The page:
With the arrival of every new season, a handful of juniors emerge as new darlings of scouts and coaches alike. Goods could very well be the new face on the block that has the potential for national significance come next spring. Although long considered a wing prospect, Goods displayed an ability to play the point here........and play it well! Has the bouncy body type and language of a Baron Davis and the height of a Tito Maddox which means that he could develop into a big time national Class of 2005 lead guard prospect.

Bryan Harvey, 6'5" Junior, Dominguez (Compton CA)
Other than Martel Johnson (Seattle Prep), there is not a junior wing on the West Coast with better perimeter offensive skills than Harvey. Bryan tickles the nets like Santa tickles babies at Christmas and his arch on his jumper is a thing of beauty. Underrated ballhandler too with very nice ability to make things happen off the dribble.

Jason Hill, 6'4", Junior, Cleveland (Reseda CA)
Frank Burlison believes that this promising lead guard can be a national recruit.

Brett Hoerner, 6'11" Junior, Fullerton (Fullerton CA)
Hoerner, although still really thin, has made great strides in all aspects of his game. Improved shotblocker with a soft touch within 17 feet, Hoerner is agile with just added weight and strength away from being a impact post player that could contribute to most college programs.

Mike Hornbuckle, 6'3" Senior, Oaks Christian (Westlake Village CA)
Hot shooting off-guard with a great perimeter stroke is also an underrated ballhandler.

Davon Jefferson, 6'7" Junior, Lynwood (Lynwood CA)
Up and coming junior has the potential to make national noise come next spring and summer. A rising star.

Taylor King, 6'6" Freshman, Mater Dei (Santa Ana CA)
Wow can this kid knock down three-point shots! And when he can't get a open look, Taylor has that Paul Pierce-like step back move that allows him to shake defenders to get his shot off. King's competitiveness and confidence in his game is what separates him from most in his class.

Loren Leath, 6'1", Senior, Cleveland (Reseda CA)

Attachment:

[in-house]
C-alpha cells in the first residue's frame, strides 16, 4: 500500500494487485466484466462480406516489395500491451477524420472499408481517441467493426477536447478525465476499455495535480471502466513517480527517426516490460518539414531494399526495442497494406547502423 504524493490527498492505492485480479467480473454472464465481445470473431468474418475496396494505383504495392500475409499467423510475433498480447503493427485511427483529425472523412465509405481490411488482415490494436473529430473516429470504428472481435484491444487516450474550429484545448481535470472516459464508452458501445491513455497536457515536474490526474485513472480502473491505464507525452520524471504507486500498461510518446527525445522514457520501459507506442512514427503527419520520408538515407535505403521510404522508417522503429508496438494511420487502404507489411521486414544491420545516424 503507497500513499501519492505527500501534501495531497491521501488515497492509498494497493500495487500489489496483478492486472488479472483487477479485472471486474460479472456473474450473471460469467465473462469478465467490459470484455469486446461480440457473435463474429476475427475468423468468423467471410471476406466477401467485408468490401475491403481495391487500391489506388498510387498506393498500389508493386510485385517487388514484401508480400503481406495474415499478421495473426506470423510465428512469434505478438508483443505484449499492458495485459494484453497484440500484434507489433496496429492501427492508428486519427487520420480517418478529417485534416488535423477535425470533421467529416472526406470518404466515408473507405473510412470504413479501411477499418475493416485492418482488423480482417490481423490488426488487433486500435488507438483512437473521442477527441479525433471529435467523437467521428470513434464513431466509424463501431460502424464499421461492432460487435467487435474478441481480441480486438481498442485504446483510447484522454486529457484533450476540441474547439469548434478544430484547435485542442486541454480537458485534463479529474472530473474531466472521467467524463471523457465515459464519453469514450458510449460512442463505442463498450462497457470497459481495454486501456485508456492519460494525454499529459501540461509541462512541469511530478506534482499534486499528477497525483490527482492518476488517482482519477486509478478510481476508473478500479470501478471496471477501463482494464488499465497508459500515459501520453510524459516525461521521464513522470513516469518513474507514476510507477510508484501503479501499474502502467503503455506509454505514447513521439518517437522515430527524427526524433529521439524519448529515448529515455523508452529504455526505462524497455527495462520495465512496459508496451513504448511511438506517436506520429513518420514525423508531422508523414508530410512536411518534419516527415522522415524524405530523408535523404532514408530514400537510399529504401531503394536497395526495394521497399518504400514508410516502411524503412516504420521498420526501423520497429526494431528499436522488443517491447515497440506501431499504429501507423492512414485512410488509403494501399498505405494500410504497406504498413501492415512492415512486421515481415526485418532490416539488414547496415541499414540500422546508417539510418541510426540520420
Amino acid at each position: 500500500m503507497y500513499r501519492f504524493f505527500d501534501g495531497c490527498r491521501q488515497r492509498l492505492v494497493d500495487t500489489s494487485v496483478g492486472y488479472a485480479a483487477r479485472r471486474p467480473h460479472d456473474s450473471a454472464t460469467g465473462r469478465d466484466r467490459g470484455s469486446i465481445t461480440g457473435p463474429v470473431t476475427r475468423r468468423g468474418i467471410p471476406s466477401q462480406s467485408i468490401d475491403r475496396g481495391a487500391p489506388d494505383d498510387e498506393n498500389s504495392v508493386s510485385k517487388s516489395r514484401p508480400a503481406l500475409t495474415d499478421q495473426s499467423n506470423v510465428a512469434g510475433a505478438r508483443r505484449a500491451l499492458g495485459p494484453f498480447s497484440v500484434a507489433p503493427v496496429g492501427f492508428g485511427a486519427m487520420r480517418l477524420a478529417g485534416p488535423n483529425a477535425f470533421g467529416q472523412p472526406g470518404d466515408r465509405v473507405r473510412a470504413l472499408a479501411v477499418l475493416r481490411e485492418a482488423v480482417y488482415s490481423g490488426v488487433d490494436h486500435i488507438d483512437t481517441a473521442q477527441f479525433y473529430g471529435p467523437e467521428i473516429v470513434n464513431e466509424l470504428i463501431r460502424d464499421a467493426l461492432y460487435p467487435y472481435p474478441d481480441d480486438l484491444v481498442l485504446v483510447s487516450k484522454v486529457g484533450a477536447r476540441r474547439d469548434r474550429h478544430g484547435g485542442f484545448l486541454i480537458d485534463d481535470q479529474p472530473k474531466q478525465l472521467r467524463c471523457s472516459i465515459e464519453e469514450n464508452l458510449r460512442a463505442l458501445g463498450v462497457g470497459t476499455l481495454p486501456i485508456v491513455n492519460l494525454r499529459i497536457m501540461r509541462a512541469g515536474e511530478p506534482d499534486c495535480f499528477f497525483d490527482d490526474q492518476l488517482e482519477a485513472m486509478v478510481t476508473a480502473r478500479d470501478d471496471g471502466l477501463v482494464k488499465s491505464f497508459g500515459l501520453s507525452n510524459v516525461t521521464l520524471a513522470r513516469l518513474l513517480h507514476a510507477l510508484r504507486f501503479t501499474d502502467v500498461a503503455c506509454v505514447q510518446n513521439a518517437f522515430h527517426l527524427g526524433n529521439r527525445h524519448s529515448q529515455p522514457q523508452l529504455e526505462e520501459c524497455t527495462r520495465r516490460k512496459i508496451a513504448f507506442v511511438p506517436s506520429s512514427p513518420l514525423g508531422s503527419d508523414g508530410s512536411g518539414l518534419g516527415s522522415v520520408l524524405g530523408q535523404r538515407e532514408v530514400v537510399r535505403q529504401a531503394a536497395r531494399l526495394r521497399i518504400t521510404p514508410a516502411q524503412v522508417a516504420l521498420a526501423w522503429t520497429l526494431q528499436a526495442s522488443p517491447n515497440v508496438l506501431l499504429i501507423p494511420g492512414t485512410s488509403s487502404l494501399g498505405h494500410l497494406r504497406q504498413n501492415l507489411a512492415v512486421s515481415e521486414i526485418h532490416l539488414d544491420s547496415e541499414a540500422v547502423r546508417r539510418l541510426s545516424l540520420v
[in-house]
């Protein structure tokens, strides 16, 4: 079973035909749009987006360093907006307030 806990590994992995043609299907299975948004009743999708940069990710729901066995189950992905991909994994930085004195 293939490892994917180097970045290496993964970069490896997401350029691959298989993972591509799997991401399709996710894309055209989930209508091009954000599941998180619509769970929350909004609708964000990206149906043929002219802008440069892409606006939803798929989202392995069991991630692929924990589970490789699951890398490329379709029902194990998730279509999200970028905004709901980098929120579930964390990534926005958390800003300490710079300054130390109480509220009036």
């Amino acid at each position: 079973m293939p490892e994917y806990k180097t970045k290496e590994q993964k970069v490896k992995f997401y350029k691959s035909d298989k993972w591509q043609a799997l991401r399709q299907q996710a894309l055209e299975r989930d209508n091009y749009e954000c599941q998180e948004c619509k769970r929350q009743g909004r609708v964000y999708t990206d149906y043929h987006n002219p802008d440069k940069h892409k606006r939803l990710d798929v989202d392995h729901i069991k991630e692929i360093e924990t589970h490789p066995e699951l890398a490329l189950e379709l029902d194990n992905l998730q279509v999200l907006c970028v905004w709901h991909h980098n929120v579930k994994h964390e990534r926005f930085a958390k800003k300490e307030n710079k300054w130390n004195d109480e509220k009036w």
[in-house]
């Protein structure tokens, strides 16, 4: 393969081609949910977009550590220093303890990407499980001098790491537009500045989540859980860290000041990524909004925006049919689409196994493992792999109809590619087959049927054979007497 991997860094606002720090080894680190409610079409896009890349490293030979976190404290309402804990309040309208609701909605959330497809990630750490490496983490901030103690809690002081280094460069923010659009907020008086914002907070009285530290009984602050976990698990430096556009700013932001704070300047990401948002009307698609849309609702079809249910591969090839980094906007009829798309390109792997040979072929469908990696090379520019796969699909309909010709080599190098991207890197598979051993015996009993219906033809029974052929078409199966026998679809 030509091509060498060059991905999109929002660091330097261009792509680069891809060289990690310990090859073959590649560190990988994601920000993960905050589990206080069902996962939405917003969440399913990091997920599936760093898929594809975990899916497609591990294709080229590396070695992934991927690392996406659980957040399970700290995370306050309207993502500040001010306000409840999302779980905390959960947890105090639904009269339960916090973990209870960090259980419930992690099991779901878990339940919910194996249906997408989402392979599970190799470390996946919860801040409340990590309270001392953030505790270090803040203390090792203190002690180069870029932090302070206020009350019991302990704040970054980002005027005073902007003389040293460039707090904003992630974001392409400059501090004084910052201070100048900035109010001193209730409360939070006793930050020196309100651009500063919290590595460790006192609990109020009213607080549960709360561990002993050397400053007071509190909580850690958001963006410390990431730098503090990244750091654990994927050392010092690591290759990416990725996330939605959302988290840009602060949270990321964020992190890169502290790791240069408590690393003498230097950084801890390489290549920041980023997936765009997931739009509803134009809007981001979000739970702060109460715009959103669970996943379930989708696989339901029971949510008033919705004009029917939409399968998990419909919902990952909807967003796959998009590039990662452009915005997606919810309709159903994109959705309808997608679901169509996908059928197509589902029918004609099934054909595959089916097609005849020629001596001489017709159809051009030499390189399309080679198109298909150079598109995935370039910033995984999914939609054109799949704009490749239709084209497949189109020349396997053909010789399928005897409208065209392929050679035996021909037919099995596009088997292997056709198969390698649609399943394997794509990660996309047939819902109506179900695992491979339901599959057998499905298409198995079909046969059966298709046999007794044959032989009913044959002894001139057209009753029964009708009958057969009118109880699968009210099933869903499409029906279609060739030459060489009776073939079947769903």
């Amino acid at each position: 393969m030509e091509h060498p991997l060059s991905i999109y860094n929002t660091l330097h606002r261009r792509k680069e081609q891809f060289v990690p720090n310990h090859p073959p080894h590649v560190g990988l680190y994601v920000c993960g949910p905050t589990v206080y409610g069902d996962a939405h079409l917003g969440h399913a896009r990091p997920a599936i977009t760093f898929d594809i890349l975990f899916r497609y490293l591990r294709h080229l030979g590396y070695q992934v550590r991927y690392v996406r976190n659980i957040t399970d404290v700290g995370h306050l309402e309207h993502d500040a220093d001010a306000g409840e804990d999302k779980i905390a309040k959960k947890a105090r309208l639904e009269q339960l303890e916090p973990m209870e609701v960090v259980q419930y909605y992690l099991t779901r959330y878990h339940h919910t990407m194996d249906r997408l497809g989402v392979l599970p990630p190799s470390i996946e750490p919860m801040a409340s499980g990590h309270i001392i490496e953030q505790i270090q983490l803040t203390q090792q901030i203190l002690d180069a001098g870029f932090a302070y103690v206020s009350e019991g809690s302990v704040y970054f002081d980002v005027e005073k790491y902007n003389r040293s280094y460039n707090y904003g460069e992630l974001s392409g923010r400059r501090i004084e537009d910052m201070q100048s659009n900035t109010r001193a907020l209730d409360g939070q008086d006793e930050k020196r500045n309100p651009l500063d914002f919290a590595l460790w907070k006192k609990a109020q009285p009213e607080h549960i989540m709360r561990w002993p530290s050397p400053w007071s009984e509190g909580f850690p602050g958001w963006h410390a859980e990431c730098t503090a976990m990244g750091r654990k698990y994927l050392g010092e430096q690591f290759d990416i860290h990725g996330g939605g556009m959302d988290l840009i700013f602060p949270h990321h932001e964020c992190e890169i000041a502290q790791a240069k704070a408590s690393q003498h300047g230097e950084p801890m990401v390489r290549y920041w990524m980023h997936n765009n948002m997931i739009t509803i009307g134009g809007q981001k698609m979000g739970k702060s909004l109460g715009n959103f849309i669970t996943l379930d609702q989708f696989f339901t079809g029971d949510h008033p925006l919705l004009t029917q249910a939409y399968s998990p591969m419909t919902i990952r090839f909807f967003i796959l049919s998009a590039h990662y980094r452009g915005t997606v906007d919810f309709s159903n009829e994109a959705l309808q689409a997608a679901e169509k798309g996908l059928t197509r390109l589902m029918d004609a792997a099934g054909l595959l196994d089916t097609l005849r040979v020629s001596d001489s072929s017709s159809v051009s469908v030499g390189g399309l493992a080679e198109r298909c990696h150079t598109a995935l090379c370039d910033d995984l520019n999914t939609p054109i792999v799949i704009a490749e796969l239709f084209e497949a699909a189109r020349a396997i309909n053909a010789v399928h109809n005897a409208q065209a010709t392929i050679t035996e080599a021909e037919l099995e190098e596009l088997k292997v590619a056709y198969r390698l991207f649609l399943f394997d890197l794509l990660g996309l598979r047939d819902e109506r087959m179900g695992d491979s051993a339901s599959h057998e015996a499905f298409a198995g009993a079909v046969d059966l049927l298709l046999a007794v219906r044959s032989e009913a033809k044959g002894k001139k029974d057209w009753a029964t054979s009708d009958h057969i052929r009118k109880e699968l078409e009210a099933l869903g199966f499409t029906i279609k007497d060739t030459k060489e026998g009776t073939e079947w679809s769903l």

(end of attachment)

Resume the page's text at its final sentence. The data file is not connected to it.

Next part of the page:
Excellent three-point shooter as was evidenced by his 5 made three-point shots during the championship game.

Todd Lowenthal, 6'1" Sophomore, Poway (Poway CA)
Much improved point is athletic with ability to score in a multitude of ways.

Shane Mahoney, 5'10" Junior, Malibu (Malibu CA)
Scrappy point will not back down from anybody. Led team to huge pool play upset over The Hood.

Marcus Malone, 6'3" Senior, Dominguez (Compton CA)
Lefty has nice stroke and is receiving mid-major interest.

Christian Marshall, 6'9" Senior, Wingfield (Jackson MS)
Long post-forward is quick on his feet and has nice upside.

Schuyler McKay, 6'4" Senior, Price (Los Angeles CA)
"Jack-of-all trades" player has a winning attitude and a knack for getting to the cup.

DeAndre Myles, 5'9" Sophomore, Cleveland (Reseda CA)
Quick sophomore point is a tenacious defender with a nice handle.

Gabriel Pruitt, 6'3" Senior, Westchester (Los Angeles CA)
Pruitt may have as much upside as any point guard in the West and that includes Jordan Farmer. Long and athletic, Pruitt has the ability to impact a game at both ends of the floor. Gabe's three-point stroke is soft and has plenty of arc.

Lamar Roberson, 6'7" Senior, Dominguez (Compton CA)
Point forward type had 33 points in The Hood's quarter-final win over the Knights. Very good ballhandler and passer for size has great long term potential.

Brian Schaeffer, 6'2" Senior, Hamilton (Chandler AZ)
Solid guard played excellent defense and scored when he had the oppportunity.

Matthew Thomas, 6'4" Senior, King (Riverside CA)
At times this weekend, Thomas played as well as any guard in attendance. Matt has really improved his perimeter range on his jumper, but really thrives in transition where he can use his size and quickness to blow past defenders to score or throw pin-point assists to teammates. Thomas reacts to the ball on the defensive end like a tasmanian devil. If he decides to bypass the fall signing period, Thomas could be a coveted guard come Spring 2004.

Marquis Washington, 5'10" Senior, Carson (Carson CA)
Quick point has accurate 3-point shot and nice ballhandlng abilities.

Nick Young, 6'5" Senior, Cleveland (Reseda CA)
Springy wing can really score in a variety of ways and against good competition as his 28 point effort versus The Hood in a semi-final win attests. Young (committed to USC) has a bright future.

All in all, the Fullcourt Press Fall Hoops Classic Tournament continues to be one of the best events in the fall, with or without the D-I coaches.  If you were there, then you saw some good games (ok, there were some really crappy ones too), but for the most part, this was one of the better Fall Hoops Classic tournaments we've attended.  Not the biggest in terms of the numbers of teams, but we enjoyed it neverthless.